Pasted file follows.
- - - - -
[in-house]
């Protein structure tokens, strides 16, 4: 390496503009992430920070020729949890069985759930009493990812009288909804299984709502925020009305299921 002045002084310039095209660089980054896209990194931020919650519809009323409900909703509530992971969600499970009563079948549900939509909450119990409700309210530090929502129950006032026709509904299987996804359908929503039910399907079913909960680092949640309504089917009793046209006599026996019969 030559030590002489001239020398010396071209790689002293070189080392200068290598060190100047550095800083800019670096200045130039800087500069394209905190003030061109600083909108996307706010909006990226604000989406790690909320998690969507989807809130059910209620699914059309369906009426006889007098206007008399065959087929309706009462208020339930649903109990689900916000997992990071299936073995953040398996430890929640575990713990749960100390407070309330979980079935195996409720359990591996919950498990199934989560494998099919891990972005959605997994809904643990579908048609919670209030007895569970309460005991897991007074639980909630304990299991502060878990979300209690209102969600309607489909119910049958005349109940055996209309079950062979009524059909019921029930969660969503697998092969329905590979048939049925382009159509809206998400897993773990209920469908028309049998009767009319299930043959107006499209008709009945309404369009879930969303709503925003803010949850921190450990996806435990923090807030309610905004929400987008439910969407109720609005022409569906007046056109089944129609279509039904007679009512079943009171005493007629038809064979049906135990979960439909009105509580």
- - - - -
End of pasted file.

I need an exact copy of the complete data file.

[in-house]
């Protein structure tokens, strides 16, 4: 390496503009992430920070020729949890069985759930009493990812009288909804299984709502925020009305299921 002045002084310039095209660089980054896209990194931020919650519809009323409900909703509530992971969600499970009563079948549900939509909450119990409700309210530090929502129950006032026709509904299987996804359908929503039910399907079913909960680092949640309504089917009793046209006599026996019969 030559030590002489001239020398010396071209790689002293070189080392200068290598060190100047550095800083800019670096200045130039800087500069394209905190003030061109600083909108996307706010909006990226604000989406790690909320998690969507989807809130059910209620699914059309369906009426006889007098206007008399065959087929309706009462208020339930649903109990689900916000997992990071299936073995953040398996430890929640575990713990749960100390407070309330979980079935195996409720359990591996919950498990199934989560494998099919891990972005959605997994809904643990579908048609919670209030007895569970309460005991897991007074639980909630304990299991502060878990979300209690209102969600309607489909119910049958005349109940055996209309079950062979009524059909019921029930969660969503697998092969329905590979048939049925382009159509809206998400897993773990209920469908028309049998009767009319299930043959107006499209008709009945309404369009879930969303709503925003803010949850921190450990996806435990923090807030309610905004929400987008439910969407109720609005022409569906007046056109089944129609279509039904007679009512079943009171005493007629038809064979049906135990979960439909009105509580």